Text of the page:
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What is Contextual Advertising?

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  • Written By: R. Kayne
  • Edited By: L. S. Wynn
  • Last Modified Date: 06 October 2014
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Contextual advertising is advertising that relates directly to the content of the webpage on which it is served -- it is advertising that is in context with its environment.

For example, a search on Google for digital cameras results in a page with sponsored links to websites that offer information about digital cameras or sell digital cameras. The advertisements are contextually related to your search.

Websites that have high traffic can also make money from leasing space to marketers who place banners or pop-ups on the site. In this case the party placing the ads chooses advertisements that relate to the content of the pages they will appear on.

The roots of online contextual advertising were first based on personal profiling, which exploded in 1995 with the advent of permanent cookie technology. However, contextual advertising based on surreptitiously profiling the surfing habits of individuals was considered invasive and, according to countless polls over the years, highly objectionable by the majority of the surfing public; most internet users do not want to be profiled in order to be served contextual advertising.

Actual sales based on contextual advertising done through surreptitious profiling were greatly disappointing. Marketers underestimated the resistance people would have to privacy invasion. When major profilers like DoubleClick announced proposed mergers with offline marketers that could result in triangulated databases matching surfing habits to real life names and addresses, the public was outraged. The pressure was on to transition to a less invasive model that still delivered relevant marketing power.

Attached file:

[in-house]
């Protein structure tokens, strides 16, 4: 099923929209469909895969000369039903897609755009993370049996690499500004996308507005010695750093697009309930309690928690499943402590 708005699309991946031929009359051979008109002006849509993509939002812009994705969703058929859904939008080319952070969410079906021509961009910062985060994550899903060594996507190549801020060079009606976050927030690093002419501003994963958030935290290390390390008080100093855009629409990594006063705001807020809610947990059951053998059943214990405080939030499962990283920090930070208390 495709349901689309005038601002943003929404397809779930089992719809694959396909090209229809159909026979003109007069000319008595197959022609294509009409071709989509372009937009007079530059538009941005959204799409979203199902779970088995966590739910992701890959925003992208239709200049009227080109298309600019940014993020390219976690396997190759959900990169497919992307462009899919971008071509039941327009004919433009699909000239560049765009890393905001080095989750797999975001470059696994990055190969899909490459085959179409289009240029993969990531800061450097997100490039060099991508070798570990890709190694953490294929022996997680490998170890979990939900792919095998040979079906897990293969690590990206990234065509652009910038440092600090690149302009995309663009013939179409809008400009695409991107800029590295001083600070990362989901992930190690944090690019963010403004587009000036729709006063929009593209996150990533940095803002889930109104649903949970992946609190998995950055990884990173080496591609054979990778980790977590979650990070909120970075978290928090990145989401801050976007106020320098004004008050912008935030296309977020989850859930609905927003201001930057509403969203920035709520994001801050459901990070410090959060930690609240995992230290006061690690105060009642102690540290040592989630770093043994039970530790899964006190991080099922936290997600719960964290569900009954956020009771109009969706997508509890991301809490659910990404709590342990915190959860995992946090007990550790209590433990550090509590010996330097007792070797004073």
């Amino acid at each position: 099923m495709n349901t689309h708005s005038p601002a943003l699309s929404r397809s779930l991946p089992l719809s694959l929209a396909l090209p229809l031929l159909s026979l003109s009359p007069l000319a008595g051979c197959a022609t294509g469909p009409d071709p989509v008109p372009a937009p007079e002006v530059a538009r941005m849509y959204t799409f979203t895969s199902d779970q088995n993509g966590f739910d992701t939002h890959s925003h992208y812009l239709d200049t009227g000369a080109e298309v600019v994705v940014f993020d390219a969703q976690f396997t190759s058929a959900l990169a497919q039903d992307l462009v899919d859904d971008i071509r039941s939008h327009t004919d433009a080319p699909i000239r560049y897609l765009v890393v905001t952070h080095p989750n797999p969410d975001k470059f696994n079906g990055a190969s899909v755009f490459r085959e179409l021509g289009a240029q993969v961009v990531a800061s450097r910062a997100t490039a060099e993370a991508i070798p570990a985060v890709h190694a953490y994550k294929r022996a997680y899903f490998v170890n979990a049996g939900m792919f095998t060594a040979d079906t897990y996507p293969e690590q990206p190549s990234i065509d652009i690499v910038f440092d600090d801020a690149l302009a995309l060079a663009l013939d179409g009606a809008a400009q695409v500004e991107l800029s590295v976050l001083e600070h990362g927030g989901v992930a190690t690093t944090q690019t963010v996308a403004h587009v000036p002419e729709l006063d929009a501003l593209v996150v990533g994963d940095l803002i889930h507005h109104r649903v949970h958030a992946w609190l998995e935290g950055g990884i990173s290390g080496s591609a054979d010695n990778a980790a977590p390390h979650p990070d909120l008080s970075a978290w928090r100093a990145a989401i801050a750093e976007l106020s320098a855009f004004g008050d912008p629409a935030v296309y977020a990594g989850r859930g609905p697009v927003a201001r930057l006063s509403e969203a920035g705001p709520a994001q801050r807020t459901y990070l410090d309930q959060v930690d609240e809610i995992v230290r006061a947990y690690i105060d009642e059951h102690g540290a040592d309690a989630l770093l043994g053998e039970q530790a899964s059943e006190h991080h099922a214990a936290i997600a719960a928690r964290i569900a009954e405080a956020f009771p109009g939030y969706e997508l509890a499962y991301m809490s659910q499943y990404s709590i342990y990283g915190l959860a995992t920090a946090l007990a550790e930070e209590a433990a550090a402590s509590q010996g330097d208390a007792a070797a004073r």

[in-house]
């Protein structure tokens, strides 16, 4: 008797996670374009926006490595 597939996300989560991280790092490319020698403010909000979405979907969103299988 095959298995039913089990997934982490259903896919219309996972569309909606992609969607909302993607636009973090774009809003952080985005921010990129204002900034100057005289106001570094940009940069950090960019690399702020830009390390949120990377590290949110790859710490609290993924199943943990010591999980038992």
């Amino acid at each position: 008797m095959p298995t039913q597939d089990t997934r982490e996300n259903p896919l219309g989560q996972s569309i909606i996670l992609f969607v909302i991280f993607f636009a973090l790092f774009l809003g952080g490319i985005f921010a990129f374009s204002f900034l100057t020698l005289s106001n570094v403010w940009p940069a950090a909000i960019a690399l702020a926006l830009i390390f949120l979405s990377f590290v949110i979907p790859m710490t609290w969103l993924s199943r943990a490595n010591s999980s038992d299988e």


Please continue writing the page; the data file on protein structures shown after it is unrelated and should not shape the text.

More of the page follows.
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Modern contextual advertising models that rely, not on cookie profiling, but on website content, are seeing great success. Google has made noninvasive, contextual advertising easy with AdSense. Overture, Kanoodle, and Quigo are other contextual advertising brokers. Here you can sign up to have contextual sponsored links placed in a location on your website. Every time a viewer at your site clicks on a sponsored link, you earn a small commission.

Contextual advertising like that offered by services such as AdSense is a great boon for the advertiser and public alike, making it easy for people to find what they want in a timely manner without relying on invasive and unpopular profiling.

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stolaf23
Post 3

I usually do not mind contextual banner advertising because it can give an idea of what the website host approves of, which can be especially interesting when reading blogs or web comics. However, I still do not usually click on these unless they look good, and I know not every person only will put up ads they like themselves, but I prefer the ones who do.

anon56130
Post 1

Contextual advertising can also be done through CPV / PPV (Cost per view). The URL and keywords are targeted and ads are displayed as a pop-up or interstitial that are related to the site being surfed on.

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